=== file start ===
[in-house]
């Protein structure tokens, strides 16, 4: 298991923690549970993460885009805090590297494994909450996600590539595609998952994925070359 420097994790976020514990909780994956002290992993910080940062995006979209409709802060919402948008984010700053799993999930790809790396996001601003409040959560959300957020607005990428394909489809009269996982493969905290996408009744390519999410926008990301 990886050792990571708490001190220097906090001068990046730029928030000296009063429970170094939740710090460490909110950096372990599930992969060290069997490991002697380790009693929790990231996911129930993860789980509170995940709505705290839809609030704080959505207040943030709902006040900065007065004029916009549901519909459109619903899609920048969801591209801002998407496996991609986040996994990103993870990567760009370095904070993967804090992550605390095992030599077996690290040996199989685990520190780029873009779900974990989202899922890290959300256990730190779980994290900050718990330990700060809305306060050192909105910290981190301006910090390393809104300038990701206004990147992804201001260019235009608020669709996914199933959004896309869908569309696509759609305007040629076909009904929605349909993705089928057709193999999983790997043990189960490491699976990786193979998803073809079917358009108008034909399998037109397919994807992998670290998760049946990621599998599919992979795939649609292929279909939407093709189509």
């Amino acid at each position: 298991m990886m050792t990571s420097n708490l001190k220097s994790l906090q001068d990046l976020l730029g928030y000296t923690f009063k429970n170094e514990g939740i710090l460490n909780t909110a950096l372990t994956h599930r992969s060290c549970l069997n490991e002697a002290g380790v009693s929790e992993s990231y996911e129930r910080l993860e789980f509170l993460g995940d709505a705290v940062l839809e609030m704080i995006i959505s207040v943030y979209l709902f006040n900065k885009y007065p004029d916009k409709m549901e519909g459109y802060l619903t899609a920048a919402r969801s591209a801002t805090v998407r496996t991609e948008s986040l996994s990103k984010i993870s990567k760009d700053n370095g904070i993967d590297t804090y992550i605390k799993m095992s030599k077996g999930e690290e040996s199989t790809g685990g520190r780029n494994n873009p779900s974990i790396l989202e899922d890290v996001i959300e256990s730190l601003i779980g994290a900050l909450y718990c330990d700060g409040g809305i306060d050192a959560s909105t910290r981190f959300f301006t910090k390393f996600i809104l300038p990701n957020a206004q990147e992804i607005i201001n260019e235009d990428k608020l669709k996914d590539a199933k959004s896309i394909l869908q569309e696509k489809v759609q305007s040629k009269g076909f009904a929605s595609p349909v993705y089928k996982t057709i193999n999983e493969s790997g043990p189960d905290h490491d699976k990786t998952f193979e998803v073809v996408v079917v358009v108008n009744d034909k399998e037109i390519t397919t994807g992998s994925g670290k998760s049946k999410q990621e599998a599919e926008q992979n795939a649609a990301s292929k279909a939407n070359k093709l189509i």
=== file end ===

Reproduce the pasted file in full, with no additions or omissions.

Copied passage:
[in-house]
């Protein structure tokens, strides 16, 4: 298991923690549970993460885009805090590297494994909450996600590539595609998952994925070359 420097994790976020514990909780994956002290992993910080940062995006979209409709802060919402948008984010700053799993999930790809790396996001601003409040959560959300957020607005990428394909489809009269996982493969905290996408009744390519999410926008990301 990886050792990571708490001190220097906090001068990046730029928030000296009063429970170094939740710090460490909110950096372990599930992969060290069997490991002697380790009693929790990231996911129930993860789980509170995940709505705290839809609030704080959505207040943030709902006040900065007065004029916009549901519909459109619903899609920048969801591209801002998407496996991609986040996994990103993870990567760009370095904070993967804090992550605390095992030599077996690290040996199989685990520190780029873009779900974990989202899922890290959300256990730190779980994290900050718990330990700060809305306060050192909105910290981190301006910090390393809104300038990701206004990147992804201001260019235009608020669709996914199933959004896309869908569309696509759609305007040629076909009904929605349909993705089928057709193999999983790997043990189960490491699976990786193979998803073809079917358009108008034909399998037109397919994807992998670290998760049946990621599998599919992979795939649609292929279909939407093709189509």
């Amino acid at each position: 298991m990886m050792t990571s420097n708490l001190k220097s994790l906090q001068d990046l976020l730029g928030y000296t923690f009063k429970n170094e514990g939740i710090l460490n909780t909110a950096l372990t994956h599930r992969s060290c549970l069997n490991e002697a002290g380790v009693s929790e992993s990231y996911e129930r910080l993860e789980f509170l993460g995940d709505a705290v940062l839809e609030m704080i995006i959505s207040v943030y979209l709902f006040n900065k885009y007065p004029d916009k409709m549901e519909g459109y802060l619903t899609a920048a919402r969801s591209a801002t805090v998407r496996t991609e948008s986040l996994s990103k984010i993870s990567k760009d700053n370095g904070i993967d590297t804090y992550i605390k799993m095992s030599k077996g999930e690290e040996s199989t790809g685990g520190r780029n494994n873009p779900s974990i790396l989202e899922d890290v996001i959300e256990s730190l601003i779980g994290a900050l909450y718990c330990d700060g409040g809305i306060d050192a959560s909105t910290r981190f959300f301006t910090k390393f996600i809104l300038p990701n957020a206004q990147e992804i607005i201001n260019e235009d990428k608020l669709k996914d590539a199933k959004s896309i394909l869908q569309e696509k489809v759609q305007s040629k009269g076909f009904a929605s595609p349909v993705y089928k996982t057709i193999n999983e493969s790997g043990p189960d905290h490491d699976k990786t998952f193979e998803v073809v996408v079917v358009v108008n009744d034909k399998e037109i390519t397919t994807g992998s994925g670290k998760s049946k999410q990621e599998a599919e926008q992979n795939a649609a990301s292929k279909a939407n070359k093709l189509i």